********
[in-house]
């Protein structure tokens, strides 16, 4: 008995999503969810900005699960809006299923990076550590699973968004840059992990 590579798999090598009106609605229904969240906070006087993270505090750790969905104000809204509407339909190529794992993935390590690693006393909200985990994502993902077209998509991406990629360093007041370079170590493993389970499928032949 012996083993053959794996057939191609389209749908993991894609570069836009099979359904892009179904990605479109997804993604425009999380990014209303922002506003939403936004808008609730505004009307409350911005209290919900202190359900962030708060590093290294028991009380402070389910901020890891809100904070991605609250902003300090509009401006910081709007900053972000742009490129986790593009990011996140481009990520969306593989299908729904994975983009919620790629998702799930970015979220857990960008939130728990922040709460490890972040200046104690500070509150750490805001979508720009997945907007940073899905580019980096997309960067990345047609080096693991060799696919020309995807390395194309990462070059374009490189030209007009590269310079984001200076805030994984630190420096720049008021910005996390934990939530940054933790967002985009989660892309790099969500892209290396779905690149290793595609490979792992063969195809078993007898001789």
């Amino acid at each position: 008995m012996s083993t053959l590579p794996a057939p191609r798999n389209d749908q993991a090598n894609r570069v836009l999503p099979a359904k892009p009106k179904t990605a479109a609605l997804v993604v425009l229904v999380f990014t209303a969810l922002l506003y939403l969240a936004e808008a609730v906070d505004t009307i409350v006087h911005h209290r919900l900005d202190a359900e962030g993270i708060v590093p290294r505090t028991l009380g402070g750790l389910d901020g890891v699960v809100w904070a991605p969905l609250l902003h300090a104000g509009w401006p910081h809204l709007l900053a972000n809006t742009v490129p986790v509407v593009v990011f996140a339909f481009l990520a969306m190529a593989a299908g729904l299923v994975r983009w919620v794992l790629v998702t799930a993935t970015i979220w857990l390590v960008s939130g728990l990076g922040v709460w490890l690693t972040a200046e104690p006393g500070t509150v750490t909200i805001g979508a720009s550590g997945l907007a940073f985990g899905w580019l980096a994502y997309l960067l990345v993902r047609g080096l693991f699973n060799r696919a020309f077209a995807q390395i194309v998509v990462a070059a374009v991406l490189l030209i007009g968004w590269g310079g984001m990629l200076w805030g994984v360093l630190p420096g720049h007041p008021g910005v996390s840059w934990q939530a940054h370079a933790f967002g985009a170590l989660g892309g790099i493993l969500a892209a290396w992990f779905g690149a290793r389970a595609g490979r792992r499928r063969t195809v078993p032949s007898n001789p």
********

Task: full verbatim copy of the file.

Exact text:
[in-house]
């Protein structure tokens, strides 16, 4: 008995999503969810900005699960809006299923990076550590699973968004840059992990 590579798999090598009106609605229904969240906070006087993270505090750790969905104000809204509407339909190529794992993935390590690693006393909200985990994502993902077209998509991406990629360093007041370079170590493993389970499928032949 012996083993053959794996057939191609389209749908993991894609570069836009099979359904892009179904990605479109997804993604425009999380990014209303922002506003939403936004808008609730505004009307409350911005209290919900202190359900962030708060590093290294028991009380402070389910901020890891809100904070991605609250902003300090509009401006910081709007900053972000742009490129986790593009990011996140481009990520969306593989299908729904994975983009919620790629998702799930970015979220857990960008939130728990922040709460490890972040200046104690500070509150750490805001979508720009997945907007940073899905580019980096997309960067990345047609080096693991060799696919020309995807390395194309990462070059374009490189030209007009590269310079984001200076805030994984630190420096720049008021910005996390934990939530940054933790967002985009989660892309790099969500892209290396779905690149290793595609490979792992063969195809078993007898001789």
């Amino acid at each position: 008995m012996s083993t053959l590579p794996a057939p191609r798999n389209d749908q993991a090598n894609r570069v836009l999503p099979a359904k892009p009106k179904t990605a479109a609605l997804v993604v425009l229904v999380f990014t209303a969810l922002l506003y939403l969240a936004e808008a609730v906070d505004t009307i409350v006087h911005h209290r919900l900005d202190a359900e962030g993270i708060v590093p290294r505090t028991l009380g402070g750790l389910d901020g890891v699960v809100w904070a991605p969905l609250l902003h300090a104000g509009w401006p910081h809204l709007l900053a972000n809006t742009v490129p986790v509407v593009v990011f996140a339909f481009l990520a969306m190529a593989a299908g729904l299923v994975r983009w919620v794992l790629v998702t799930a993935t970015i979220w857990l390590v960008s939130g728990l990076g922040v709460w490890l690693t972040a200046e104690p006393g500070t509150v750490t909200i805001g979508a720009s550590g997945l907007a940073f985990g899905w580019l980096a994502y997309l960067l990345v993902r047609g080096l693991f699973n060799r696919a020309f077209a995807q390395i194309v998509v990462a070059a374009v991406l490189l030209i007009g968004w590269g310079g984001m990629l200076w805030g994984v360093l630190p420096g720049h007041p008021g910005v996390s840059w934990q939530a940054h370079a933790f967002g985009a170590l989660g892309g790099i493993l969500a892209a290396w992990f779905g690149a290793r389970a595609g490979r792992r499928r063969t195809v078993p032949s007898n001789p």